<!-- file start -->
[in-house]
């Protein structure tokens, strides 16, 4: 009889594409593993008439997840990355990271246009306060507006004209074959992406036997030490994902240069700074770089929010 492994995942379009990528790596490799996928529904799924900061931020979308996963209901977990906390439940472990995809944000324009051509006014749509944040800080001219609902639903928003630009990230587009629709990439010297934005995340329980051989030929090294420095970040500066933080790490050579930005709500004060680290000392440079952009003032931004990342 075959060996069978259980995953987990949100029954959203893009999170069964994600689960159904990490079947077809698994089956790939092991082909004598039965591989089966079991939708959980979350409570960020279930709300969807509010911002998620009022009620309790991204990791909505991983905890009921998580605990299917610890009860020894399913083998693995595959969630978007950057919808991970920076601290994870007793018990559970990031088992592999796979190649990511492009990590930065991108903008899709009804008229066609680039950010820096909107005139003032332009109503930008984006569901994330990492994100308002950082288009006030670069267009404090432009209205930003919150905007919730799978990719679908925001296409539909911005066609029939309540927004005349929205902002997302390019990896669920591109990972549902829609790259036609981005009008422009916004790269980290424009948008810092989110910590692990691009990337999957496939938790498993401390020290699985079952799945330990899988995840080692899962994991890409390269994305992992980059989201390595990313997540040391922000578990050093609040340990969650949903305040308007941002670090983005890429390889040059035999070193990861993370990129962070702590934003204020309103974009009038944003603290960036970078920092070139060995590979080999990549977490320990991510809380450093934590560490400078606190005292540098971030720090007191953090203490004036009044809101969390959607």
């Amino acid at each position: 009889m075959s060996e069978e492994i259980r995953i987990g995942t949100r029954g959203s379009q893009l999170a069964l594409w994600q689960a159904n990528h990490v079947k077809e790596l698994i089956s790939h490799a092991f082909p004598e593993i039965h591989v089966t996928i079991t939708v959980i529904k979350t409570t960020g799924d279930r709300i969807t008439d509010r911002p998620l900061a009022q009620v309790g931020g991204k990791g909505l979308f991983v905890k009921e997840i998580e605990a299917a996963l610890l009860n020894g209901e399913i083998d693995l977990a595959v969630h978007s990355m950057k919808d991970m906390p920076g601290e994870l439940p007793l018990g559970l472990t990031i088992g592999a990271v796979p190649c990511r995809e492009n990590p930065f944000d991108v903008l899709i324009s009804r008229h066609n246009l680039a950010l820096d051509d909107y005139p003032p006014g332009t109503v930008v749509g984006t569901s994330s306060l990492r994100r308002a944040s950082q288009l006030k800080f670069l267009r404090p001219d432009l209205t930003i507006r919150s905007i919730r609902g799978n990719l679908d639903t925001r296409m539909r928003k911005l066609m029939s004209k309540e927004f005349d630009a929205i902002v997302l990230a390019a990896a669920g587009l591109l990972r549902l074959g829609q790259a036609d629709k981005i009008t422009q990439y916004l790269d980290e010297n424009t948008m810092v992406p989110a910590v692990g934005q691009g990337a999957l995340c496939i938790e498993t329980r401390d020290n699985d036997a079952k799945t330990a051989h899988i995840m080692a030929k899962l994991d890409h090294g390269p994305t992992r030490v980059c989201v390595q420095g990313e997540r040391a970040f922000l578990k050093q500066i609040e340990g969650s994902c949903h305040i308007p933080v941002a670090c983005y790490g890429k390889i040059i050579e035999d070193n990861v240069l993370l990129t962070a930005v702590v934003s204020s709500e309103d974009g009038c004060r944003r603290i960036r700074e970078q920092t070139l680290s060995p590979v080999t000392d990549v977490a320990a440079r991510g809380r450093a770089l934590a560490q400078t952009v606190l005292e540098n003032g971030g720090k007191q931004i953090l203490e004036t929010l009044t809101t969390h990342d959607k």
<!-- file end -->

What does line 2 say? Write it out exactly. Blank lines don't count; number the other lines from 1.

């Protein structure tokens, strides 16, 4: 009889594409593993008439997840990355990271246009306060507006004209074959992406036997030490994902240069700074770089929010 492994995942379009990528790596490799996928529904799924900061931020979308996963209901977990906390439940472990995809944000324009051509006014749509944040800080001219609902639903928003630009990230587009629709990439010297934005995340329980051989030929090294420095970040500066933080790490050579930005709500004060680290000392440079952009003032931004990342 075959060996069978259980995953987990949100029954959203893009999170069964994600689960159904990490079947077809698994089956790939092991082909004598039965591989089966079991939708959980979350409570960020279930709300969807509010911002998620009022009620309790991204990791909505991983905890009921998580605990299917610890009860020894399913083998693995595959969630978007950057919808991970920076601290994870007793018990559970990031088992592999796979190649990511492009990590930065991108903008899709009804008229066609680039950010820096909107005139003032332009109503930008984006569901994330990492994100308002950082288009006030670069267009404090432009209205930003919150905007919730799978990719679908925001296409539909911005066609029939309540927004005349929205902002997302390019990896669920591109990972549902829609790259036609981005009008422009916004790269980290424009948008810092989110910590692990691009990337999957496939938790498993401390020290699985079952799945330990899988995840080692899962994991890409390269994305992992980059989201390595990313997540040391922000578990050093609040340990969650949903305040308007941002670090983005890429390889040059035999070193990861993370990129962070702590934003204020309103974009009038944003603290960036970078920092070139060995590979080999990549977490320990991510809380450093934590560490400078606190005292540098971030720090007191953090203490004036009044809101969390959607």